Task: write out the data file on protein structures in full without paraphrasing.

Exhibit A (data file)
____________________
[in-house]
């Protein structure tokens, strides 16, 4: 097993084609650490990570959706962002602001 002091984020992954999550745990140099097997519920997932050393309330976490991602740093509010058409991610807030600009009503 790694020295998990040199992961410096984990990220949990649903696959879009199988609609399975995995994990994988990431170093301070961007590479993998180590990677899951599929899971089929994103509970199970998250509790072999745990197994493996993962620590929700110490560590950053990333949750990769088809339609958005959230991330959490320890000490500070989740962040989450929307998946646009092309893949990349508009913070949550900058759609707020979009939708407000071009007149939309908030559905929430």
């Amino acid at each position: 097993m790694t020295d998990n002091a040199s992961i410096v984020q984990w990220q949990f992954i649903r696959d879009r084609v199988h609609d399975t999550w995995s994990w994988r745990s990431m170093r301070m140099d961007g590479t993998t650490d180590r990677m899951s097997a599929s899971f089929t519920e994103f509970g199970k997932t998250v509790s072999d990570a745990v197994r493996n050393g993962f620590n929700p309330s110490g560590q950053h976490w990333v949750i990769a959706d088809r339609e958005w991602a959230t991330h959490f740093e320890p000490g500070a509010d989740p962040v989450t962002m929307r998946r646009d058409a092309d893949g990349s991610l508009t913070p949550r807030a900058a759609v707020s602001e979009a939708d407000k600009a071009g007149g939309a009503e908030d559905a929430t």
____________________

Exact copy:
[in-house]
């Protein structure tokens, strides 16, 4: 097993084609650490990570959706962002602001 002091984020992954999550745990140099097997519920997932050393309330976490991602740093509010058409991610807030600009009503 790694020295998990040199992961410096984990990220949990649903696959879009199988609609399975995995994990994988990431170093301070961007590479993998180590990677899951599929899971089929994103509970199970998250509790072999745990197994493996993962620590929700110490560590950053990333949750990769088809339609958005959230991330959490320890000490500070989740962040989450929307998946646009092309893949990349508009913070949550900058759609707020979009939708407000071009007149939309908030559905929430």
């Amino acid at each position: 097993m790694t020295d998990n002091a040199s992961i410096v984020q984990w990220q949990f992954i649903r696959d879009r084609v199988h609609d399975t999550w995995s994990w994988r745990s990431m170093r301070m140099d961007g590479t993998t650490d180590r990677m899951s097997a599929s899971f089929t519920e994103f509970g199970k997932t998250v509790s072999d990570a745990v197994r493996n050393g993962f620590n929700p309330s110490g560590q950053h976490w990333v949750i990769a959706d088809r339609e958005w991602a959230t991330h959490f740093e320890p000490g500070a509010d989740p962040v989450t962002m929307r998946r646009d058409a092309d893949g990349s991610l508009t913070p949550r807030a900058a759609v707020s602001e979009a939708d407000k600009a071009g007149g939309a009503e908030d559905a929430t």